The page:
* Kosovo votes under shadow of war crimes investigation
* Thaci bidding for third term as prime minister
* Voters angry over poverty, corruption (Updates with exit poll)
By Fatos Bytyci and Matt Robinson
PRISTINA, June 8 (Reuters) - An exit poll put Kosovo's ruling party of Prime Minister Hashim Thaci narrowly ahead in an election on Sunday marked by a low turnout among Kosovars frustrated with widespread poverty and corruption.
Preliminary official results were expected later in the evening, but the exit poll conducted by the Gani Bobi social research institute put Thaci's Democratic Party of Kosovo (PDK) on 33 percent, just ahead of the opposition Democratic League of Kosovo (LDK) on 30 percent. The poll has a 2 percent margin of error.
Analysts had long predicted the closest race since 46-year-old Thaci presided over Kosovo's Western-backed declaration of independence in 2008.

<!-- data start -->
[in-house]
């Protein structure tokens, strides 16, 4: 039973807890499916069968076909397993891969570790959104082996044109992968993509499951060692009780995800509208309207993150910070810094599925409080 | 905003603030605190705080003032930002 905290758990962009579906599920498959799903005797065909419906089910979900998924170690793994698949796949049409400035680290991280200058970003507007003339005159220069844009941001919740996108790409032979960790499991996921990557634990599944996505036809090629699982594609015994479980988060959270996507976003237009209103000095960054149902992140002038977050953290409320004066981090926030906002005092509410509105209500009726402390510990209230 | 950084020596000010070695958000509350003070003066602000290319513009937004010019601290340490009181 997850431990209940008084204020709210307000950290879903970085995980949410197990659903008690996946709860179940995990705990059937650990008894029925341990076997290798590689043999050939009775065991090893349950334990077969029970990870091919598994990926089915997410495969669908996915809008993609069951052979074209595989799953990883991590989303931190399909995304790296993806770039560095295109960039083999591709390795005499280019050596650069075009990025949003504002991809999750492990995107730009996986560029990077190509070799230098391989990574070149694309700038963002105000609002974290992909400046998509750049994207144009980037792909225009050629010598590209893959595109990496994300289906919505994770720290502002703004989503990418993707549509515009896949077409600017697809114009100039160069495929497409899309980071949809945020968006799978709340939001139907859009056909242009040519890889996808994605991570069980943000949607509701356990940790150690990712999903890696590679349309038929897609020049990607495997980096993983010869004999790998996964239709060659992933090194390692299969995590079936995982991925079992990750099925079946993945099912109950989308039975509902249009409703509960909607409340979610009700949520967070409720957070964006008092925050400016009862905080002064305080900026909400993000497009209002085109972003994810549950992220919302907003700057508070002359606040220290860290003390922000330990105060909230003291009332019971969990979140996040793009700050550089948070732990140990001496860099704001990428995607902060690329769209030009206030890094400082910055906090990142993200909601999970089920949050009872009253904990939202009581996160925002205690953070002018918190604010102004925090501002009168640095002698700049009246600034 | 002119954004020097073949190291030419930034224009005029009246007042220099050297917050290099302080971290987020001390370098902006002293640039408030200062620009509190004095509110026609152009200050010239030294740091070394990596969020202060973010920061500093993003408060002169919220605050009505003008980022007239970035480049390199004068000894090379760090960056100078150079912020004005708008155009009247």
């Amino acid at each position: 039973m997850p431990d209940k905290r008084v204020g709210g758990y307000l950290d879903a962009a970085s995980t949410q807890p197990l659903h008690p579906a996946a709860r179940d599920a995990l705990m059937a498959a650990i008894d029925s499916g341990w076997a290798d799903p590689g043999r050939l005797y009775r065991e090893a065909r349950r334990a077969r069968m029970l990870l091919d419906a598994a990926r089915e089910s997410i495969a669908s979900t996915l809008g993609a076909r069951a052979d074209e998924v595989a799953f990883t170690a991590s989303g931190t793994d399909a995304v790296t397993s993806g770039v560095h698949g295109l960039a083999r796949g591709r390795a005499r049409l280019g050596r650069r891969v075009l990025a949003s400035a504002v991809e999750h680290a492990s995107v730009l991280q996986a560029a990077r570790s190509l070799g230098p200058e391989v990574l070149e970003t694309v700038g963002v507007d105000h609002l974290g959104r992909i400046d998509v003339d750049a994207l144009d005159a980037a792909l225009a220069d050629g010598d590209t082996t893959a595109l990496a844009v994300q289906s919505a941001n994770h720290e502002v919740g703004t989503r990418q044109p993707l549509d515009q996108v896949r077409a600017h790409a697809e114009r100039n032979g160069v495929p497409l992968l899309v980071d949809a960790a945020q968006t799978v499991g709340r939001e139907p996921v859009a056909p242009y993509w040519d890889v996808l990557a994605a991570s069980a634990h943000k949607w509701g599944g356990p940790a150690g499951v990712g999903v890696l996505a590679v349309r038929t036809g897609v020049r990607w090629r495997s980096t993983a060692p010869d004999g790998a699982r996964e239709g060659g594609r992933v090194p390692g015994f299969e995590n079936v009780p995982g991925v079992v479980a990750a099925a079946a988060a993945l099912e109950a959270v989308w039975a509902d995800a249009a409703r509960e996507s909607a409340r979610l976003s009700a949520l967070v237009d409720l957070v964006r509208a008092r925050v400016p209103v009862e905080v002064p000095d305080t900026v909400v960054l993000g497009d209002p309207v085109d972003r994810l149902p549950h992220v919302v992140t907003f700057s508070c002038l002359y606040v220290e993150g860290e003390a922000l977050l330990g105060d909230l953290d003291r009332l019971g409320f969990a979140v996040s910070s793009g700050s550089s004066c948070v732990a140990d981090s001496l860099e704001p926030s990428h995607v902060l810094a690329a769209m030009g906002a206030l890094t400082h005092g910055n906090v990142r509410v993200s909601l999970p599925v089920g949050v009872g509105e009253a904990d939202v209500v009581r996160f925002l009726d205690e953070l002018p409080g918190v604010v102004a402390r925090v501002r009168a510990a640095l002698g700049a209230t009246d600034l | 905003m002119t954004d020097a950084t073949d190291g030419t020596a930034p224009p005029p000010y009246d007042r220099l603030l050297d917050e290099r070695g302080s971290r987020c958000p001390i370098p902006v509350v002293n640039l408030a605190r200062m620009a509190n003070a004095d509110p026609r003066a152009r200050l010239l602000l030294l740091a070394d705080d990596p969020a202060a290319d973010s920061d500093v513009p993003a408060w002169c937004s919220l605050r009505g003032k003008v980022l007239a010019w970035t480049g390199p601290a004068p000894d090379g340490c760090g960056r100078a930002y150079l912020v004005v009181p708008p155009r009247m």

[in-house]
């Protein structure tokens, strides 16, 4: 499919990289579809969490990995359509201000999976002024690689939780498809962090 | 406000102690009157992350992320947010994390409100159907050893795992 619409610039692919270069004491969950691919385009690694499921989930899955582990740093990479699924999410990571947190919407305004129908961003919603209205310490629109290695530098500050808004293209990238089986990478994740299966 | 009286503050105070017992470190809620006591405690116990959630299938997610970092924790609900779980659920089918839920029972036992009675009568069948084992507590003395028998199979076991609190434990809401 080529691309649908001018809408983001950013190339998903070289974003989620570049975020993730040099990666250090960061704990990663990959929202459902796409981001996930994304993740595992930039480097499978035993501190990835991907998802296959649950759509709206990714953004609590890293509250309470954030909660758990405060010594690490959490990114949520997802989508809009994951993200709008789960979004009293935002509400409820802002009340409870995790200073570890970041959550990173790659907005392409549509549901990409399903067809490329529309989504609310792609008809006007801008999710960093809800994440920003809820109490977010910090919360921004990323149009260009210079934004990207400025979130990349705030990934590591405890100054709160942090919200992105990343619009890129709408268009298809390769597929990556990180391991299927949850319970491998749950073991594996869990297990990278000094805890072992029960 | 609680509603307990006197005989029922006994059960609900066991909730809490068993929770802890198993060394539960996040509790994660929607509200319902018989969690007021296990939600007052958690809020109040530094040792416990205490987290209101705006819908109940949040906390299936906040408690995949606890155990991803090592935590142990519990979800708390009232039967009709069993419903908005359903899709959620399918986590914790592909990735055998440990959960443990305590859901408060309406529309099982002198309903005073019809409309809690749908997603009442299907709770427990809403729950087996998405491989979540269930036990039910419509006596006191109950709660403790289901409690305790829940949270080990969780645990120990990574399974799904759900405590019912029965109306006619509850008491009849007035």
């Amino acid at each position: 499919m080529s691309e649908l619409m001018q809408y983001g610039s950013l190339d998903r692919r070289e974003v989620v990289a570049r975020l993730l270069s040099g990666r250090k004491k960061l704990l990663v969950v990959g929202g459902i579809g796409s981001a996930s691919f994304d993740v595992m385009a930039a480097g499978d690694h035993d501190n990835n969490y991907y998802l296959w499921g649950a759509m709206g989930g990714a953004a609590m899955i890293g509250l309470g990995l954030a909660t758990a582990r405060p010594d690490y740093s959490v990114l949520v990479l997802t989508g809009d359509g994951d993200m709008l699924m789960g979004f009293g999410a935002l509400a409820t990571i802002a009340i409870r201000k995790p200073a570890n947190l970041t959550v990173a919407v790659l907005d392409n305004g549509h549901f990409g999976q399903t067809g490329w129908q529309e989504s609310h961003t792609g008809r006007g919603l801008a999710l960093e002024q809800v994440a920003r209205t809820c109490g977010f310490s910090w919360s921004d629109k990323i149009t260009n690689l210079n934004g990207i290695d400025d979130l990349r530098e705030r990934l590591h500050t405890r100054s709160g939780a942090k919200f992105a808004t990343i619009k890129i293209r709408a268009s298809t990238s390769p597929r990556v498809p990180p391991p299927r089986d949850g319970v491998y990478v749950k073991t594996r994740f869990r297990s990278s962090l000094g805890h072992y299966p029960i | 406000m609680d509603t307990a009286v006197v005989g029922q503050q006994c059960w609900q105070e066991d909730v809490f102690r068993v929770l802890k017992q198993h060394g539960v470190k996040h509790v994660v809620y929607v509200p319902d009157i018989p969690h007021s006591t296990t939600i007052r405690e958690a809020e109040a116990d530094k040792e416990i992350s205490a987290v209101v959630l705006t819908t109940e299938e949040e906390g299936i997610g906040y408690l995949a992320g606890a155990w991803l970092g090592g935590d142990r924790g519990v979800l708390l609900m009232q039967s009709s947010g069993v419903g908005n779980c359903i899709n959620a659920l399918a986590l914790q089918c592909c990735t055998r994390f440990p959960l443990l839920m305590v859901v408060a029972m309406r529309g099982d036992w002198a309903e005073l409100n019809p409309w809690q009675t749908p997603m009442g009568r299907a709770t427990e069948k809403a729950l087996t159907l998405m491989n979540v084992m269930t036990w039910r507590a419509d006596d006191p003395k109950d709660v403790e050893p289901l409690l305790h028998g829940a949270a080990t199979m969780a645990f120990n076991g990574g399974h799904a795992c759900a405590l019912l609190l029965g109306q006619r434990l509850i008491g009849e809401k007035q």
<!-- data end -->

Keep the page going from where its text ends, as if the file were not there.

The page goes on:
Frustration with Kosovo's progress is running high among many of its 1.8 million people, who rank among Europe's poorest. A third of the workforce is unemployed. Corruption is rife.
Turnout was around 43 percent, down on the past two elections in 2007 and 2010, when 54 percent and 48 percent of eligible voters cast their ballots.
Voting appeared to be slow among ethnic Serbs in a pocket of northern Kosovo that the European Union is trying to integrate in agreement with Serbia.
If he wins, Thaci will come under immediate pressure from the West to heed the findings of a war crimes investigation that threatens to ensnare his former comrades-in-arms.
"This old class of politician has been around for 15 years and had plenty of time to profit," said Muhamet Maqastena, a trader in the capital, Pristina. "It's time for them to go and let the young, educated people govern us."
Valbona Bajraktari, a 37-year-old unemployed woman, said her expectations were not high. "The only thing I want is for them not to steal or to hire their aunts," she told Reuters.
Fighting back, Thaci's government raised public sector wages, pensions and social welfare benefits two months ago by 25 percent. That directly affects 240,000 teachers, doctors, police officers, pensioners and others, and even more indirectly.
He has promised to do the same every year if given a new four-year mandate. (Editing by David Goodman)
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